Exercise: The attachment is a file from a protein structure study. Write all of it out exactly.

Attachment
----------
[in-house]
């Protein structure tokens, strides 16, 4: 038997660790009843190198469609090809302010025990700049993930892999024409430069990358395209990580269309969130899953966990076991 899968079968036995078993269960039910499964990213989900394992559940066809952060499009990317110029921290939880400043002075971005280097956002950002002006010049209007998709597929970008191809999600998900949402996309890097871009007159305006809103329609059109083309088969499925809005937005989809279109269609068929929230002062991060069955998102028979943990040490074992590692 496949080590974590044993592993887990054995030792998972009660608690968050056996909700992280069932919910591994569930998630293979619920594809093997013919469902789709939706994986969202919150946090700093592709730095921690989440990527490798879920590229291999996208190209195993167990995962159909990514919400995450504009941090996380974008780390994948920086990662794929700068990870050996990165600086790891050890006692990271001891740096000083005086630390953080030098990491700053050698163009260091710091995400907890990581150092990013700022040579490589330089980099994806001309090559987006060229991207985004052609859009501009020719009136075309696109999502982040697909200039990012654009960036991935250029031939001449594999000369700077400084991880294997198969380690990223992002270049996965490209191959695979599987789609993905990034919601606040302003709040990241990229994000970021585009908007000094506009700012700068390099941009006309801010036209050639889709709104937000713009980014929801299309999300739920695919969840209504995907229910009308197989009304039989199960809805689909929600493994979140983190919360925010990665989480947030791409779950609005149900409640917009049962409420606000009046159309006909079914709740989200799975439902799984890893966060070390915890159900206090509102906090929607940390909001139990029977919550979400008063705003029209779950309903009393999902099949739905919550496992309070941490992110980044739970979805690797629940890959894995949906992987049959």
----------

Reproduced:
[in-house]
């Protein structure tokens, strides 16, 4: 038997660790009843190198469609090809302010025990700049993930892999024409430069990358395209990580269309969130899953966990076991 899968079968036995078993269960039910499964990213989900394992559940066809952060499009990317110029921290939880400043002075971005280097956002950002002006010049209007998709597929970008191809999600998900949402996309890097871009007159305006809103329609059109083309088969499925809005937005989809279109269609068929929230002062991060069955998102028979943990040490074992590692 496949080590974590044993592993887990054995030792998972009660608690968050056996909700992280069932919910591994569930998630293979619920594809093997013919469902789709939706994986969202919150946090700093592709730095921690989440990527490798879920590229291999996208190209195993167990995962159909990514919400995450504009941090996380974008780390994948920086990662794929700068990870050996990165600086790891050890006692990271001891740096000083005086630390953080030098990491700053050698163009260091710091995400907890990581150092990013700022040579490589330089980099994806001309090559987006060229991207985004052609859009501009020719009136075309696109999502982040697909200039990012654009960036991935250029031939001449594999000369700077400084991880294997198969380690990223992002270049996965490209191959695979599987789609993905990034919601606040302003709040990241990229994000970021585009908007000094506009700012700068390099941009006309801010036209050639889709709104937000713009980014929801299309999300739920695919969840209504995907229910009308197989009304039989199960809805689909929600493994979140983190919360925010990665989480947030791409779950609005149900409640917009049962409420606000009046159309006909079914709740989200799975439902799984890893966060070390915890159900206090509102906090929607940390909001139990029977919550979400008063705003029209779950309903009393999902099949739905919550496992309070941490992110980044739970979805690797629940890959894995949906992987049959």